To furl or not to furl, that is the question. Even if you are sailing with a full racing crew you will need to consider handling systems to hoist and douse your reaching and running sails. These sail handling systems will make your experience smoother and easier.
Bottom-up furling systems work the same way that conventional headsail roller furling systems do. The tack is fixed to the drum at the bottom. As the drum turns, the tack winds around the cable or the structured part of the luff instead of an aluminum foil. The sail furls from bottom to top. Bottom-up units are perfect for the genoa-like AWA 40 and 60 reaching sails, as the top of the sail is not too wide. The mid-girth should be around 50 percent and generally no larger than 60 to 65 percent.
As downwind sails get bigger and the mid-girth increases, it becomes harder to get the top of the sail to furl if you start from the bottom. With top-down furlers, the head is attached directly to the swivel, and the tack is secured to a free-rotating fitting on the drum. As the furling line is pulled, the tack lags behind, and the sail furls from the head to the tack, capturing the hard-to-furl top sections first.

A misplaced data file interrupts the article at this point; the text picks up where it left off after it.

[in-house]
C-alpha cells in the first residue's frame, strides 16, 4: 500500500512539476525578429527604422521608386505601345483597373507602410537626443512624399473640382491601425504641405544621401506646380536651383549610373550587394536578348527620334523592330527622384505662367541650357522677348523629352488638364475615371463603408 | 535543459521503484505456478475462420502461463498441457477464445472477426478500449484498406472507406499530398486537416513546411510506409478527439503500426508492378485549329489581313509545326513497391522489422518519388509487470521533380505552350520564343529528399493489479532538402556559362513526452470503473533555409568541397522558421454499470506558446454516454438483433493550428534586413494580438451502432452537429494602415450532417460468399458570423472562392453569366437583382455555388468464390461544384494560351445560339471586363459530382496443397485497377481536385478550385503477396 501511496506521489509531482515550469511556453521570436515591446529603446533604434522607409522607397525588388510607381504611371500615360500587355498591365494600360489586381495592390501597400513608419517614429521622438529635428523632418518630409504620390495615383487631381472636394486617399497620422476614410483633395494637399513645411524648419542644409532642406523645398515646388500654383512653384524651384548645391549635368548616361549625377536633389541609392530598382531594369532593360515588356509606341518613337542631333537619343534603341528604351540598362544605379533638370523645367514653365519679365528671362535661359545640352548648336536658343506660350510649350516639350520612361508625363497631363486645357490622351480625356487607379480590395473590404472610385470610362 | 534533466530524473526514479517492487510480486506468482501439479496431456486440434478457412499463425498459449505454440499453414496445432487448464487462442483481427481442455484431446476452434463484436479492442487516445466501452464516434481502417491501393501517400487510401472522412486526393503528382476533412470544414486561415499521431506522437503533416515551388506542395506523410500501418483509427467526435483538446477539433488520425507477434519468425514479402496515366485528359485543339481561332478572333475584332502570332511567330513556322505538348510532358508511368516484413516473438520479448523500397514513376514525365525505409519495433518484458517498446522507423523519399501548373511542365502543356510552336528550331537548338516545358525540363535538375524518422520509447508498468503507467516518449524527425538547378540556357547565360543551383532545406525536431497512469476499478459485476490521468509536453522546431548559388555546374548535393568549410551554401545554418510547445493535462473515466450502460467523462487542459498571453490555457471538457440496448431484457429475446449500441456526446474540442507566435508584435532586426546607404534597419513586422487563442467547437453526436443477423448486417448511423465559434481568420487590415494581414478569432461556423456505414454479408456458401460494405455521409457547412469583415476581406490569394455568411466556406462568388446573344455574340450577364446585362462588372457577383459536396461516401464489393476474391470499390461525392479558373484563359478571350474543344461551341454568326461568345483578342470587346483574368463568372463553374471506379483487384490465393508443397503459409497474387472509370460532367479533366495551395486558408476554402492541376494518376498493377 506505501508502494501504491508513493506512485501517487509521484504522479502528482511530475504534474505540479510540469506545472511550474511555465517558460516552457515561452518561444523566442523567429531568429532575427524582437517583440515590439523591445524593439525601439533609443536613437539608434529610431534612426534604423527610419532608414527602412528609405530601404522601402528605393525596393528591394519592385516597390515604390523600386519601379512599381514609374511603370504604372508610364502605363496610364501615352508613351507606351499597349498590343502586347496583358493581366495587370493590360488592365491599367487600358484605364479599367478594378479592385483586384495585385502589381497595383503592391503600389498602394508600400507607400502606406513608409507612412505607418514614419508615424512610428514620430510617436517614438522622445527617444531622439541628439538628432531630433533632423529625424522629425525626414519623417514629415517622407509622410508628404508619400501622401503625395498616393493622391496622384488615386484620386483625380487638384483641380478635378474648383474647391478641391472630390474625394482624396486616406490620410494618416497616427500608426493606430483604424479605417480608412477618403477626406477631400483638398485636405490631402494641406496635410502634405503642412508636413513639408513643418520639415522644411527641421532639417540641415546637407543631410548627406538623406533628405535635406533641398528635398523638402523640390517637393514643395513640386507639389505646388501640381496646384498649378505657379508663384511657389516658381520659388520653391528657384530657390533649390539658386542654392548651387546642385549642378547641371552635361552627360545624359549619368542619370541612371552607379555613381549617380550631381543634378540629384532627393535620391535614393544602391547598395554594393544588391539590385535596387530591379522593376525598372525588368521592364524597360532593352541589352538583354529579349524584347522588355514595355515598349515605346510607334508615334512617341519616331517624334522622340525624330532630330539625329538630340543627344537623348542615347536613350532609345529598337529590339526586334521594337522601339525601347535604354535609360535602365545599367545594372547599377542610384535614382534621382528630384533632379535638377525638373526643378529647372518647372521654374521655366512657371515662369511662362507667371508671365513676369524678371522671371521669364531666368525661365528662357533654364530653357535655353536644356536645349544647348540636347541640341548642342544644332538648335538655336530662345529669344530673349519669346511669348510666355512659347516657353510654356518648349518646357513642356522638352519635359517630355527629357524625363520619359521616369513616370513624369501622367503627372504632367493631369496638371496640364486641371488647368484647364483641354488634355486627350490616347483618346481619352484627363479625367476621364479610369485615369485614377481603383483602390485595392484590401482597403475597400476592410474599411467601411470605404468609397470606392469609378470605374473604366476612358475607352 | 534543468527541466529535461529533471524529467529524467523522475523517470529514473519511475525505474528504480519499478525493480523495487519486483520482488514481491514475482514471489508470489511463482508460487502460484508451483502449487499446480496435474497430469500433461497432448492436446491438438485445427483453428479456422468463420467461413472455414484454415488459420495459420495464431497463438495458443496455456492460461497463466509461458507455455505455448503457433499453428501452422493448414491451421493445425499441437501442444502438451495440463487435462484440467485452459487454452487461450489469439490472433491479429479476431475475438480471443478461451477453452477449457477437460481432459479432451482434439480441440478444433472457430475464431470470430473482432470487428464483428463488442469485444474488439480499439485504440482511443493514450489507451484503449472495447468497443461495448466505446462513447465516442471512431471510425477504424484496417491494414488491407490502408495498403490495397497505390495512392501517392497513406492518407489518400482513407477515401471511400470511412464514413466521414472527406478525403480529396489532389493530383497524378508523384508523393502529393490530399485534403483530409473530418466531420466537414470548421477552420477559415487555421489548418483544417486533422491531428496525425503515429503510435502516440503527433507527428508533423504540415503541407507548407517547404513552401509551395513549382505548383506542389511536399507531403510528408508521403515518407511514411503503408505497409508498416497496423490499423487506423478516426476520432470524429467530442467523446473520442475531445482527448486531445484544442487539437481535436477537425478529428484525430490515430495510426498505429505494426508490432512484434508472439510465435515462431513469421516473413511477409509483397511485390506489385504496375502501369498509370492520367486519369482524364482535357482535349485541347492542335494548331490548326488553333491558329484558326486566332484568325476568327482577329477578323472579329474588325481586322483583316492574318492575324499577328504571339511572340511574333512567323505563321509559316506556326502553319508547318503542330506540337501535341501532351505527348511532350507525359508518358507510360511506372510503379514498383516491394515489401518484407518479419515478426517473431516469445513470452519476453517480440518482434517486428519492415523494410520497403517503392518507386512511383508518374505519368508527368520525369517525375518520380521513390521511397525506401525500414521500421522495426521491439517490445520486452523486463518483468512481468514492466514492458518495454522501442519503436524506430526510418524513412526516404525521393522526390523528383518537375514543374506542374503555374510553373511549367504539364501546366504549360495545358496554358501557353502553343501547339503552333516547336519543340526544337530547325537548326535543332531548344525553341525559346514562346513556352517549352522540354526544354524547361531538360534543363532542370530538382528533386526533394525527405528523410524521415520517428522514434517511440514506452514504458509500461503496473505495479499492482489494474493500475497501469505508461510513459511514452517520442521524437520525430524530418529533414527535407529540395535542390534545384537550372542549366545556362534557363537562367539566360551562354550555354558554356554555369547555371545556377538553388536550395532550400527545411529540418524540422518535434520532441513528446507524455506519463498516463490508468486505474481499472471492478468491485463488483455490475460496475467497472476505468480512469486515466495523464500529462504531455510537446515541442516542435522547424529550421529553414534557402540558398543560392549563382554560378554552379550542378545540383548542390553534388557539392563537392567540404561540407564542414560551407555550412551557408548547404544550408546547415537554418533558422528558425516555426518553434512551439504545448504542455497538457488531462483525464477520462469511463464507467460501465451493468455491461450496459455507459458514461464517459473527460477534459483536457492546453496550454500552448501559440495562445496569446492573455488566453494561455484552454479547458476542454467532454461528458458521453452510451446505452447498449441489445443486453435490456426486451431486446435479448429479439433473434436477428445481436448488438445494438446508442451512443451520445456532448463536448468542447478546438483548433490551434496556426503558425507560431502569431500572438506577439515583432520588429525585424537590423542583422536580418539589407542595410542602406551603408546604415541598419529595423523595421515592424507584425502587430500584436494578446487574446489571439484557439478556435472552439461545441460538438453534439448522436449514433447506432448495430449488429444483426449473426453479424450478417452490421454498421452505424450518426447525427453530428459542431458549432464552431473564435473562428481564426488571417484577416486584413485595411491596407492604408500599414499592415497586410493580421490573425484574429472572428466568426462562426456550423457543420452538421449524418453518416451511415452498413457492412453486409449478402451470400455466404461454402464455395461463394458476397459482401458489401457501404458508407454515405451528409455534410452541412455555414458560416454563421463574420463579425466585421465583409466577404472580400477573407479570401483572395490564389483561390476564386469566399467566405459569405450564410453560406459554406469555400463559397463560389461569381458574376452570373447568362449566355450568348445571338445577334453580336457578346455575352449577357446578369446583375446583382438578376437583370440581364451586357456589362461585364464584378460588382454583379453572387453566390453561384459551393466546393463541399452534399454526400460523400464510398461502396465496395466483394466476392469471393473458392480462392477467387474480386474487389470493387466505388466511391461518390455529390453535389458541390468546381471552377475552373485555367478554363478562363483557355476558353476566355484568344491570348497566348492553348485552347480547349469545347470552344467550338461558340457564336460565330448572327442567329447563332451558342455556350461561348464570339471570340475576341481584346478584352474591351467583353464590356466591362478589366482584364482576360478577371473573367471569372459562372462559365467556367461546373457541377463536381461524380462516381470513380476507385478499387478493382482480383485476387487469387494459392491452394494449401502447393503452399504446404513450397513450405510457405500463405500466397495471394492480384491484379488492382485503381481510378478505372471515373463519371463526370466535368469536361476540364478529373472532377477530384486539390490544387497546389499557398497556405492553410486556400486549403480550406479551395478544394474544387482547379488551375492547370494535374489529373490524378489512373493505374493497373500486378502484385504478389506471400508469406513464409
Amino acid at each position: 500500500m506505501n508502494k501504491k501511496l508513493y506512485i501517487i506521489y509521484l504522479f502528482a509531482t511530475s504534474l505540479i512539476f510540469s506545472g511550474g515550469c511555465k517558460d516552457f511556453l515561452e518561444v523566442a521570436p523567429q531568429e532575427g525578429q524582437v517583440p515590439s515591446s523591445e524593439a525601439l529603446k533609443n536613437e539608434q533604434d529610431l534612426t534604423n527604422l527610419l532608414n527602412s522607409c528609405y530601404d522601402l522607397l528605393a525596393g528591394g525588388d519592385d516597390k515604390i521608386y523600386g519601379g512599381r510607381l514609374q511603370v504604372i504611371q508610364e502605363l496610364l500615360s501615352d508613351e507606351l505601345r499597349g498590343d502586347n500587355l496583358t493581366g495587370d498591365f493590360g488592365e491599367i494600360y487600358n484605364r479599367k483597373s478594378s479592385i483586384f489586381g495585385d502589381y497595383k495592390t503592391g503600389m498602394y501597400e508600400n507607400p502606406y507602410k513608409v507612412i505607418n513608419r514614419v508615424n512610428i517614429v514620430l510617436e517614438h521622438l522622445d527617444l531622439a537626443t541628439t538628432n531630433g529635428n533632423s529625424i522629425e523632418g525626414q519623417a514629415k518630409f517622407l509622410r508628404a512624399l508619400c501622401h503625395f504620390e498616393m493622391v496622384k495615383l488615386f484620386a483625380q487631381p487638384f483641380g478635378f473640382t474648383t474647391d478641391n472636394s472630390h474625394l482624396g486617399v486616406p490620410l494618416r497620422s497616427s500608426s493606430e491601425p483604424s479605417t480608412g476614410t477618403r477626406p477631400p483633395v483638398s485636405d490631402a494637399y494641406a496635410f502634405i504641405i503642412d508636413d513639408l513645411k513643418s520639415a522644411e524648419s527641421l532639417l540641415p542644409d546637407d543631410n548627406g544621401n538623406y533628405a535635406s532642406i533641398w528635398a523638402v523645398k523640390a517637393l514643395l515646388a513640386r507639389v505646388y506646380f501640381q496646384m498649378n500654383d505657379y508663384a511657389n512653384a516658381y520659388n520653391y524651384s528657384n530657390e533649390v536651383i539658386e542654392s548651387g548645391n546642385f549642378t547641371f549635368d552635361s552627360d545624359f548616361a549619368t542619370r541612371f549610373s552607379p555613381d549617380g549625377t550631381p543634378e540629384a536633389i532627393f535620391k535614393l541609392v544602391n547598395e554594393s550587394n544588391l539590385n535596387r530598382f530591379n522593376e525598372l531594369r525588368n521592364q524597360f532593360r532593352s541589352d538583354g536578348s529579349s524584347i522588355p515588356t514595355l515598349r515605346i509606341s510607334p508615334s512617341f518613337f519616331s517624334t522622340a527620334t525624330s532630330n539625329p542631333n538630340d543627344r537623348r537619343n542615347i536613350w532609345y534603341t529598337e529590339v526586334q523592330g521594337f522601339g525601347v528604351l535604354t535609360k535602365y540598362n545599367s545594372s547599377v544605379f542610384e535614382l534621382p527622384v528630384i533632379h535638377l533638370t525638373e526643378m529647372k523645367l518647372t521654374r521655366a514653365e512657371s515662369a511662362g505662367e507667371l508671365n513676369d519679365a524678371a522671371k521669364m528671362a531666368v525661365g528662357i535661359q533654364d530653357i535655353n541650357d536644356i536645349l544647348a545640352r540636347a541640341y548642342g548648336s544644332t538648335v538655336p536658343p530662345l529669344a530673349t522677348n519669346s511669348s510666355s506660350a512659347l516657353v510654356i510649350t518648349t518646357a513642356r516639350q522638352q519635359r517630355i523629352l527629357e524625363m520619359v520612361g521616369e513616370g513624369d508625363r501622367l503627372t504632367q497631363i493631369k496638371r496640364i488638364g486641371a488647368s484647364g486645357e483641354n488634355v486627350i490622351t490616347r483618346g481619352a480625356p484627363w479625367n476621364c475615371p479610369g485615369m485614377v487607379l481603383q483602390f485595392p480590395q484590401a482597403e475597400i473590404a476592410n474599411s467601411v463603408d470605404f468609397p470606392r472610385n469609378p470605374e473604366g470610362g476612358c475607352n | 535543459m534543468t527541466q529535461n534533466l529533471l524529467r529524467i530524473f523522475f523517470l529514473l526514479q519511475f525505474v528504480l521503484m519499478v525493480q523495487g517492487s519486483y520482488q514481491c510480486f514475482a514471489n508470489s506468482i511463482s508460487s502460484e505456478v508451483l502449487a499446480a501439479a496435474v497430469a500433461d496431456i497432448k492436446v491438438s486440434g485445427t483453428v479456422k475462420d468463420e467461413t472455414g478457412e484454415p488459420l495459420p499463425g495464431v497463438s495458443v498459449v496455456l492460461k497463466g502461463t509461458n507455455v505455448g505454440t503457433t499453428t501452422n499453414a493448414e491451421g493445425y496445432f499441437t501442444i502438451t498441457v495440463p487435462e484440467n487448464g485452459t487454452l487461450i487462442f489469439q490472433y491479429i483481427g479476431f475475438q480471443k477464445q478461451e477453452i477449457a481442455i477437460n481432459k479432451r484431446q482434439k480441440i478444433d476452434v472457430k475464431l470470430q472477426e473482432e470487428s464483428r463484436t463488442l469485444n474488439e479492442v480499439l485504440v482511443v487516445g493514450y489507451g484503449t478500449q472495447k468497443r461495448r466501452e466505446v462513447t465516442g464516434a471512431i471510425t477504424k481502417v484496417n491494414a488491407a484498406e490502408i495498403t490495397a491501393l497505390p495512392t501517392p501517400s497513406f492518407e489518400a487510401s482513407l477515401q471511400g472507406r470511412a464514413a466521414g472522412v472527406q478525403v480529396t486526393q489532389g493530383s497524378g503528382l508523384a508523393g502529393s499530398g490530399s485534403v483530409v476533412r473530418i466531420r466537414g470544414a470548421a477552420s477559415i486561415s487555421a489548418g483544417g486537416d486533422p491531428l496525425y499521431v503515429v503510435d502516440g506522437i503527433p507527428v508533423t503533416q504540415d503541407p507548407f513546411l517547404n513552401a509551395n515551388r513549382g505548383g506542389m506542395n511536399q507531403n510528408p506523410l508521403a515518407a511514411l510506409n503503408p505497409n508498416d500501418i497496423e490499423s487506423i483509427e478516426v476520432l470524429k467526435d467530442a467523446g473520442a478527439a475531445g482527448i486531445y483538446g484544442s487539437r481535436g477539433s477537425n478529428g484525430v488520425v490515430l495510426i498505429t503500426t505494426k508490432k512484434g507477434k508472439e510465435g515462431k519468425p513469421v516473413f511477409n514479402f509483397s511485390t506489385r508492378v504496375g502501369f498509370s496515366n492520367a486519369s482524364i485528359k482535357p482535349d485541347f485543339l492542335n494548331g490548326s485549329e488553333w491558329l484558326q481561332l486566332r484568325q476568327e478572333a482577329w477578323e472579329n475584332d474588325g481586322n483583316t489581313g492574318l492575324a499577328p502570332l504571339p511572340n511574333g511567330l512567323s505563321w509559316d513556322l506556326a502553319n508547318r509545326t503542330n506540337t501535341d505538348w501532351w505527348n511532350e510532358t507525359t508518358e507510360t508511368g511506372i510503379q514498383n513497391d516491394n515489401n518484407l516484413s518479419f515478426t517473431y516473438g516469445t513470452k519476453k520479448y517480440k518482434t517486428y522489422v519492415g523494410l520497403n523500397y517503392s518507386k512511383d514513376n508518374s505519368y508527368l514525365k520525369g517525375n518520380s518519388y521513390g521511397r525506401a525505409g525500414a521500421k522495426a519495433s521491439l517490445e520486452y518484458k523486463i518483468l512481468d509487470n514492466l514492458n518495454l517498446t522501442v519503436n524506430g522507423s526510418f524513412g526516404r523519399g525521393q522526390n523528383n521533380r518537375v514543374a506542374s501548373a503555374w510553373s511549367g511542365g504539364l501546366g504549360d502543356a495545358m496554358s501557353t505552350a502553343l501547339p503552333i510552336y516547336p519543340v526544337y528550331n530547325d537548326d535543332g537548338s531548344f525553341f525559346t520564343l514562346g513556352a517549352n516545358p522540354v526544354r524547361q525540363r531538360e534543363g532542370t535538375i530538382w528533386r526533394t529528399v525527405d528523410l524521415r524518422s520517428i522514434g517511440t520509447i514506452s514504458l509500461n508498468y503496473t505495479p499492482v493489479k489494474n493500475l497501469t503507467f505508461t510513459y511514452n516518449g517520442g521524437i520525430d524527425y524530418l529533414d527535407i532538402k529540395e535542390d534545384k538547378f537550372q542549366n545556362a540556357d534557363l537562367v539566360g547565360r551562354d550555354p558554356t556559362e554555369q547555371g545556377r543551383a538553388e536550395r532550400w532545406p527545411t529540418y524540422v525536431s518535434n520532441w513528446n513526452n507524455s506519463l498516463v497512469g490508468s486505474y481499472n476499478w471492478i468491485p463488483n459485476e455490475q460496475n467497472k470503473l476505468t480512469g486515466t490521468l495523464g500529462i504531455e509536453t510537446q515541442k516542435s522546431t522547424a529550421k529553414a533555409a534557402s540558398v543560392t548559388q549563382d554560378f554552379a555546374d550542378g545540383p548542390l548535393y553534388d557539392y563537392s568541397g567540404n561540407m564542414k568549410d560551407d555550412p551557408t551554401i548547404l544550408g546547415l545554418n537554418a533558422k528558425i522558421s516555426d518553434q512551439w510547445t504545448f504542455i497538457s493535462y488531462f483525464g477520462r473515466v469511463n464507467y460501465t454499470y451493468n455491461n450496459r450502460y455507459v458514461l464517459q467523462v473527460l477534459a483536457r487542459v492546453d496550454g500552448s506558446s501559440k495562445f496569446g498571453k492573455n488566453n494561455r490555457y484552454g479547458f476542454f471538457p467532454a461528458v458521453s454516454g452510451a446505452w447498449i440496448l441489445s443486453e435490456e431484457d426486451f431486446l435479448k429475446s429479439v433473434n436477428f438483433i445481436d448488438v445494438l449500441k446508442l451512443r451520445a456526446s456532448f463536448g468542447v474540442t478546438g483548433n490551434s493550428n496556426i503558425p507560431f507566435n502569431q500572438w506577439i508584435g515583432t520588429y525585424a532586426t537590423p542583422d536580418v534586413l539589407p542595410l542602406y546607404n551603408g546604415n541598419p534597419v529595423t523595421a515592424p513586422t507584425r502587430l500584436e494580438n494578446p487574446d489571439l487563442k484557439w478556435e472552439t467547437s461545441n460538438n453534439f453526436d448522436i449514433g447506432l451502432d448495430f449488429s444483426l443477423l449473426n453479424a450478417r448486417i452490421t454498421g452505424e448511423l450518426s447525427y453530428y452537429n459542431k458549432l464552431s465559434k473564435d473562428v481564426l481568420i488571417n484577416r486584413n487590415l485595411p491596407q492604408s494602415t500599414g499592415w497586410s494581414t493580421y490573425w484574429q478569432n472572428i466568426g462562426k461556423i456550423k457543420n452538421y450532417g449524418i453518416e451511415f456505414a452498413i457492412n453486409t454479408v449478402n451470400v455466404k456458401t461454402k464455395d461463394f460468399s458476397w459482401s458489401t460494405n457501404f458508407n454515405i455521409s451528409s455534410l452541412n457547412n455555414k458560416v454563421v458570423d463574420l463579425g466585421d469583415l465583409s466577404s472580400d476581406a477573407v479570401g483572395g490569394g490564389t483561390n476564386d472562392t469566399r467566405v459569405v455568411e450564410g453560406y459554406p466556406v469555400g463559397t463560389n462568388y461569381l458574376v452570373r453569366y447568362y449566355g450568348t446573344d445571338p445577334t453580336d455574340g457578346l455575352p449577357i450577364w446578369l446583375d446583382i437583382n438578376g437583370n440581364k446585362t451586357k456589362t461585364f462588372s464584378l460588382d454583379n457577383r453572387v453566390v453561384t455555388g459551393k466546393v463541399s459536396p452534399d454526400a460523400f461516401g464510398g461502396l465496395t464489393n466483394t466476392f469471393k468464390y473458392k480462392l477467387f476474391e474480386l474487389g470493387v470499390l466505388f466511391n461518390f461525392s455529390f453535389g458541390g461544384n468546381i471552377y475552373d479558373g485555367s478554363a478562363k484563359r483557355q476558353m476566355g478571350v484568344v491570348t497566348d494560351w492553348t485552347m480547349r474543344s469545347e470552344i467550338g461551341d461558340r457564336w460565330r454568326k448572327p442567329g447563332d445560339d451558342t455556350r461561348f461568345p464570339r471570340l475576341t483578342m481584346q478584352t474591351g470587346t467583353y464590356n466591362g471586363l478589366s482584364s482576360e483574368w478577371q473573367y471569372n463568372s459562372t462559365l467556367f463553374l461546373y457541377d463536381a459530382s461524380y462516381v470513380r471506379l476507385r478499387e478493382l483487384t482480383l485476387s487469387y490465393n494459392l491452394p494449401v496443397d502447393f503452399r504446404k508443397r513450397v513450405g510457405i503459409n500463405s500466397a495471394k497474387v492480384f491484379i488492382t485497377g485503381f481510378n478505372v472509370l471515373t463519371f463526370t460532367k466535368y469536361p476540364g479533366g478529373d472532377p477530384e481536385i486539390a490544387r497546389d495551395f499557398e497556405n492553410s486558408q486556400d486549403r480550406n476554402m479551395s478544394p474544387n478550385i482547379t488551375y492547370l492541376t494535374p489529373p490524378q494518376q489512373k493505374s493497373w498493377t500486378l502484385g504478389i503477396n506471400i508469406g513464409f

No matter how well the furling system works, it still has limits. Full-sized broad reaching and running spinnakers have mid-girths of as much as 100 percent and are very deep. Even with a top-down further, these spinnakers can be problematic to furl. As a rough guideline, if the mid-girth is over 88 to 90 percent of the foot length all bets are off − it might furl or it might not. A spinnaker sock is the better, more reliable option. In fact, it is also a good option for any full-sized asymmetrical spinnaker, even if you do have the ability to furl it. The cost-effectiveness of spinnaker socks is another plus for this option.